Cyprian Godebski (sculptor)

Cyprian Godebski (30 October 1835 – 25 November 1909) was a Polish sculptor and from 1870 a professor at the Imperial Academy of Arts in St. Petersburg. He was the grandson of Polish poet and novelist Cyprian Godebski, creator of the "Legions poetry" genre, who had served in Napoleon's Polish Legions.[1]

Cyprian Godebski
Cypr Godebski.jpg
Cyprian Godebski, c. 1909
Born30 October 1835
Died25 November 1909(1909-11-25) (aged 74)
Known forSculpture
Notable work
Nicolaus Copernicus Monument in Kraków,
Adam Mickiewicz Monument, Warsaw,
Statue of Adrien François Servais

Cyprian Godebski is remembered for having won the contest for the Adam Mickiewicz Monument in Kraków, but also for having lost that commission to a newcomer, Teodor Rygier, whose more popular design was ultimately adopted by the city in 1889.[2] Godebski, however, created an equally revered Mickiewicz monument in Warsaw, erected 10 years later on Krakowskie Przedmieście, for which he was awarded 50,000 rubles by the Committee to Erect the Adam Mickiewicz Monument (Społeczny Komitet Budowy Pomnika).

The Warsaw statue was destroyed by the German Nazis during World War II, in 1942, and was recreated in 1955 using the head and a fragment of the torso recovered in Hamburg.[3]


Godebski received his art education at the Paris studio of sculptor François Jouffroy. He lived and worked in Lwow from 1858 and in 1861 moved to Vienna, where he worked on commissions from the Imperial court of Austro-Hungary. In 1863 Godebski moved to Paris again, and lived alternately in France and in Belgium. In 1870 he accepted the nomination for the professorship at the Russian Academy of Arts and moved to St. Petersburg for several years. He was in Warsaw in 1870 and 1875.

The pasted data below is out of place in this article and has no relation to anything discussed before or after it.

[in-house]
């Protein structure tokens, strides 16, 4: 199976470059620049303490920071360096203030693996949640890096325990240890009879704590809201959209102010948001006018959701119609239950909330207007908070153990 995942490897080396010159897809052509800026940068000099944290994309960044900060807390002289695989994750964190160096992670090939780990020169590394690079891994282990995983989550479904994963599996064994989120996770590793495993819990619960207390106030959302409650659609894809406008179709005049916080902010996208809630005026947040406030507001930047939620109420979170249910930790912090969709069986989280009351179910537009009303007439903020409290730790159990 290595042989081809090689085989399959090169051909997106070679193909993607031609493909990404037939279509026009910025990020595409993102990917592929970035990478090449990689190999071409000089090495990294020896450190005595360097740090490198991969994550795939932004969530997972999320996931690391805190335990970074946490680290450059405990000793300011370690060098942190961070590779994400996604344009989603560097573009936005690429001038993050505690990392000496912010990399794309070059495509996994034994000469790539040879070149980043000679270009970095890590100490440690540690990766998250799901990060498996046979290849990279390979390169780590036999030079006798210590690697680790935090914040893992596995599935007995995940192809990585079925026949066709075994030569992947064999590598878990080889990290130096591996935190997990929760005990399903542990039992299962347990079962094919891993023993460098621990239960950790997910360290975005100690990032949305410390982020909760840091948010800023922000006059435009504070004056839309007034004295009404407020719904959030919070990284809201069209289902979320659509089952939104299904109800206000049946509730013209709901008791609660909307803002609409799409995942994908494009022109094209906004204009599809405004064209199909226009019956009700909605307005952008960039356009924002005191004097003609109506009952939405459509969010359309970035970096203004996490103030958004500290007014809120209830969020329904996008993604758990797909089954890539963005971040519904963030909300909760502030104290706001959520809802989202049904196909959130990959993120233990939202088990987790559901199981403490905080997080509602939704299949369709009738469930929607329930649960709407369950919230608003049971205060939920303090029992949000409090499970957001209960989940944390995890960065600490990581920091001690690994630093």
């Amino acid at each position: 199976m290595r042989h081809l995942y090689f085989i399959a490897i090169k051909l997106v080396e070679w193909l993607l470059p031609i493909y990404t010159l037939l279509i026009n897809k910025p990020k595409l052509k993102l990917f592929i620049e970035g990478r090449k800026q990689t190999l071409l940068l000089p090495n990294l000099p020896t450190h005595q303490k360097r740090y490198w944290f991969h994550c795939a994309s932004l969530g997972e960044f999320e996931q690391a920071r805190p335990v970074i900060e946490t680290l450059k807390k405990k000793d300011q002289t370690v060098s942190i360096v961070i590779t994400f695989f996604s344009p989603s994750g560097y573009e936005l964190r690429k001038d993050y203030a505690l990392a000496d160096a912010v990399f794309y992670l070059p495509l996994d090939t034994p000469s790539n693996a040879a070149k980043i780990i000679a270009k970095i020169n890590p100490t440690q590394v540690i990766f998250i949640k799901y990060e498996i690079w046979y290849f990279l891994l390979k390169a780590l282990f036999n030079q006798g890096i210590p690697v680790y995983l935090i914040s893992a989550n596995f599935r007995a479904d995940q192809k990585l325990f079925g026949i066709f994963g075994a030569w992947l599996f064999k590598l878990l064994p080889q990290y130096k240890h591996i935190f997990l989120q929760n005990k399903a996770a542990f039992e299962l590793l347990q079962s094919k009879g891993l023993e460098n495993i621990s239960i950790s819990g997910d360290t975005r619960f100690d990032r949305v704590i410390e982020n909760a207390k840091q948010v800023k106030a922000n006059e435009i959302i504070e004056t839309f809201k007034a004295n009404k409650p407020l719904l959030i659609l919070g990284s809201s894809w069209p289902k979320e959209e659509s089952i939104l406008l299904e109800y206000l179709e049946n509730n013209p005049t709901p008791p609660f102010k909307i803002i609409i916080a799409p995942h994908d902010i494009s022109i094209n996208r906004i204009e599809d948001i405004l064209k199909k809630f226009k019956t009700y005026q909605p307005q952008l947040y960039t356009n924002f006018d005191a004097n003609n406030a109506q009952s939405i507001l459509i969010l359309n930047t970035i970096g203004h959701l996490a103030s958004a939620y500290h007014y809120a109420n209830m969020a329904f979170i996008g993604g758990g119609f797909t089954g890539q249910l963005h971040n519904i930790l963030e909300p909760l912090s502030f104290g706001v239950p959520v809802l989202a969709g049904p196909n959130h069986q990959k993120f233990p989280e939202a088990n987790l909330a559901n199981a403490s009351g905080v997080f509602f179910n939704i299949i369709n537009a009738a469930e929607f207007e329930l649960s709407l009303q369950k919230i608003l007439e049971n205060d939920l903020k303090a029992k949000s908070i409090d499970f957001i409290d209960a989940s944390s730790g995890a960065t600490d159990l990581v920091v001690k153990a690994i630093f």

Cyprian married the half-Belgian, half-Russian Zofia Servais, and became the father of Maria Zofia Godebska, later known as pianist Misia Sert who later had considerable influence within Parisian artistic circles.[4] Her mother, a daughter to a noted musician Adrien-François Servais, had died giving birth to her on 30 March 1872 while in Tsarskoye Selo, where Godebski was engaged in reconstruction of the tsarist palace. He married again, to sculptor Matylda Rosen, and while in Warsaw in 1875 ran an artistic salon with her for the local elite. Following his return to Paris, Godebski organized a new popular artistic and literary salon. In 1877, he was nominated as member of the French National Academy, and in 1889 received the medal and title of the Chevalier of the Legion of Honour. From 1897 he was the first president of the Artistic and Literary Club of Paris.[1]

The South-West Brabant Museum in Halle has a collection on his life and work.[5]



  1. ^ a b (in Polish) Piotr Szubert, Academy of Fine Arts in Warsaw, "Cyprian Godebski biography" Instytut Adama Mickiewicza (Adam Mickiewicz Institute), February 2002
  2. ^ Adam Mickiewicz Monument Archived March 8, 2008, at the Wayback Machine at the City's official website, ACK Cyfronet AGH, 2009.
  3. ^ (in English) "Adam Mickiewicz Monument". Treasures of Warsaw on-line. Warsaw City Hall. Retrieved 18 September 2008.
  4. ^ John Day, Time Magazine, "Borderline of Bohemia" with profile of Misia Sert at the Wayback Machine (archived July 16, 2006)
  5. ^ Openbaar Kunstbezit Vlaanderen, Zuidwestbrabants Museum (in Dutch)


  • Maciej Masłowski: Cyprian Godebski – Listy o sztuce – opracowanie krytyczne, wstęp i komentarze (Cyprian Godebski – Letters of Art – A Critical Analysis, Introduction and Comments), Kraków 1970, ed. Wydawnictwo Literackie (Literary Press).

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